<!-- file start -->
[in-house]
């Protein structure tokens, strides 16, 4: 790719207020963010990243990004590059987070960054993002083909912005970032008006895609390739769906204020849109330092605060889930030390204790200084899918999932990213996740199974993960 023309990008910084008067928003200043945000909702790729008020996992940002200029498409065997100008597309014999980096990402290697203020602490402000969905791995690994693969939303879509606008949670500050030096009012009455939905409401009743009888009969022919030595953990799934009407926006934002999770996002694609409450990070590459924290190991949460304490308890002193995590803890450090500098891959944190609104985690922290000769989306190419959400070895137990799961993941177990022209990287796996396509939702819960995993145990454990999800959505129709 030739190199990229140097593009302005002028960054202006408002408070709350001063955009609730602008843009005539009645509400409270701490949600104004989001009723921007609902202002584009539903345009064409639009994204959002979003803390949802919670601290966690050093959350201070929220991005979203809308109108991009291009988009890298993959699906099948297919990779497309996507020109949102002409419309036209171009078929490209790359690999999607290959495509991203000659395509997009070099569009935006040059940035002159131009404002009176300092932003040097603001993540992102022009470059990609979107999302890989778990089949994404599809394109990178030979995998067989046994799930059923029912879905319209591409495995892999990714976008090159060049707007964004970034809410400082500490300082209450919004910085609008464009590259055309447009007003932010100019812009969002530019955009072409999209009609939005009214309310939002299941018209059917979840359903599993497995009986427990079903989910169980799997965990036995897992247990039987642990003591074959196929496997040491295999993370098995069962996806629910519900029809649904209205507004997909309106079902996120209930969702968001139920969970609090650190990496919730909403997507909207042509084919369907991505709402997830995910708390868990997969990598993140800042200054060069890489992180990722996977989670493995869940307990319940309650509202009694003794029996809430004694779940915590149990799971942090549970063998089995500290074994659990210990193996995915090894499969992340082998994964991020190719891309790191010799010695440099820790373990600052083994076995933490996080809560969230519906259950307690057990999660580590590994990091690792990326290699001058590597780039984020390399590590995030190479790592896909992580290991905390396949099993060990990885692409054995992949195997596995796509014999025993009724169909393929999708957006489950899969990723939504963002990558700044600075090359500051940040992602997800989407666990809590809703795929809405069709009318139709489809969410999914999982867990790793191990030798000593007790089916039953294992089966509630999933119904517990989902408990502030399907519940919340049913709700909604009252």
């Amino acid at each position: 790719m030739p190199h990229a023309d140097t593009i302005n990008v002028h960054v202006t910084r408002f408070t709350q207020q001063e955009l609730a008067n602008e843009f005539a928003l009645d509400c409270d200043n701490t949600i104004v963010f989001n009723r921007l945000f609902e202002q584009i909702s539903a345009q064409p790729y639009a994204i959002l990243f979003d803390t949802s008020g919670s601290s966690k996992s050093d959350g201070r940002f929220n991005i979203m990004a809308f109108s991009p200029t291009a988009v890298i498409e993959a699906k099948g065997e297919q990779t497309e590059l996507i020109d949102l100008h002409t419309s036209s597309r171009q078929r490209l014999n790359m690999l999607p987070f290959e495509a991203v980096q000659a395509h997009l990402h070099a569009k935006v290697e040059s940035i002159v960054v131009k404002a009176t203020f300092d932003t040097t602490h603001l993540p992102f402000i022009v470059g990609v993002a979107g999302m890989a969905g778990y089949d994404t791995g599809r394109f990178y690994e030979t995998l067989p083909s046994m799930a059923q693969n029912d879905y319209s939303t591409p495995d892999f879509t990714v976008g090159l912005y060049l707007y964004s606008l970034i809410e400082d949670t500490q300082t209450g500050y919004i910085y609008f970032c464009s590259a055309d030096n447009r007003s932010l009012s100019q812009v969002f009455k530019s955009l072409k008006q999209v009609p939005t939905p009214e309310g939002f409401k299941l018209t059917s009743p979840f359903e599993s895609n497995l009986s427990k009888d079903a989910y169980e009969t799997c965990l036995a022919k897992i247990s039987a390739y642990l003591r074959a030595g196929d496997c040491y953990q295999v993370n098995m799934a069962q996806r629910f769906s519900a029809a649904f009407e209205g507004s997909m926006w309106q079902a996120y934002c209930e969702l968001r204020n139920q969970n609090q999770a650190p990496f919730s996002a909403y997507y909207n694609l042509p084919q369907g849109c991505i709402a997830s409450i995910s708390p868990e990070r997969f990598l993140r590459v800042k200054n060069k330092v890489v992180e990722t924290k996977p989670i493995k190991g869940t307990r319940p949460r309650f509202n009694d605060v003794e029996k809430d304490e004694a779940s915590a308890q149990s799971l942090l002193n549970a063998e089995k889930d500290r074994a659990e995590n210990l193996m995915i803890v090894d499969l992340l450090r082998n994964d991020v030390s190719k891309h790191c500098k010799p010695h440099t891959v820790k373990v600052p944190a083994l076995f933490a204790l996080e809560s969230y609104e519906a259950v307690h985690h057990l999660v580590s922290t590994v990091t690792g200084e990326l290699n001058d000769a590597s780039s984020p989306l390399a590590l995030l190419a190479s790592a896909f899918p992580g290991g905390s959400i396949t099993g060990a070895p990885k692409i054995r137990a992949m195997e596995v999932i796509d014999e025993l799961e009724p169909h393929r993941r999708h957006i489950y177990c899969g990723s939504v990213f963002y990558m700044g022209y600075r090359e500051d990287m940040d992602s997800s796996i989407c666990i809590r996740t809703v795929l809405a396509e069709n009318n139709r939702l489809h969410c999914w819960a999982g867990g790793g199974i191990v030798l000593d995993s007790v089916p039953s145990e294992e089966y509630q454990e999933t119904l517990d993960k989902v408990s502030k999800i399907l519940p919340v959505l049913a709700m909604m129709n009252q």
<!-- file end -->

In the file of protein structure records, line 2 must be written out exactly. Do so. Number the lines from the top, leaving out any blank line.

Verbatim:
């Protein structure tokens, strides 16, 4: 790719207020963010990243990004590059987070960054993002083909912005970032008006895609390739769906204020849109330092605060889930030390204790200084899918999932990213996740199974993960 023309990008910084008067928003200043945000909702790729008020996992940002200029498409065997100008597309014999980096990402290697203020602490402000969905791995690994693969939303879509606008949670500050030096009012009455939905409401009743009888009969022919030595953990799934009407926006934002999770996002694609409450990070590459924290190991949460304490308890002193995590803890450090500098891959944190609104985690922290000769989306190419959400070895137990799961993941177990022209990287796996396509939702819960995993145990454990999800959505129709 030739190199990229140097593009302005002028960054202006408002408070709350001063955009609730602008843009005539009645509400409270701490949600104004989001009723921007609902202002584009539903345009064409639009994204959002979003803390949802919670601290966690050093959350201070929220991005979203809308109108991009291009988009890298993959699906099948297919990779497309996507020109949102002409419309036209171009078929490209790359690999999607290959495509991203000659395509997009070099569009935006040059940035002159131009404002009176300092932003040097603001993540992102022009470059990609979107999302890989778990089949994404599809394109990178030979995998067989046994799930059923029912879905319209591409495995892999990714976008090159060049707007964004970034809410400082500490300082209450919004910085609008464009590259055309447009007003932010100019812009969002530019955009072409999209009609939005009214309310939002299941018209059917979840359903599993497995009986427990079903989910169980799997965990036995897992247990039987642990003591074959196929496997040491295999993370098995069962996806629910519900029809649904209205507004997909309106079902996120209930969702968001139920969970609090650190990496919730909403997507909207042509084919369907991505709402997830995910708390868990997969990598993140800042200054060069890489992180990722996977989670493995869940307990319940309650509202009694003794029996809430004694779940915590149990799971942090549970063998089995500290074994659990210990193996995915090894499969992340082998994964991020190719891309790191010799010695440099820790373990600052083994076995933490996080809560969230519906259950307690057990999660580590590994990091690792990326290699001058590597780039984020390399590590995030190479790592896909992580290991905390396949099993060990990885692409054995992949195997596995796509014999025993009724169909393929999708957006489950899969990723939504963002990558700044600075090359500051940040992602997800989407666990809590809703795929809405069709009318139709489809969410999914999982867990790793191990030798000593007790089916039953294992089966509630999933119904517990989902408990502030399907519940919340049913709700909604009252």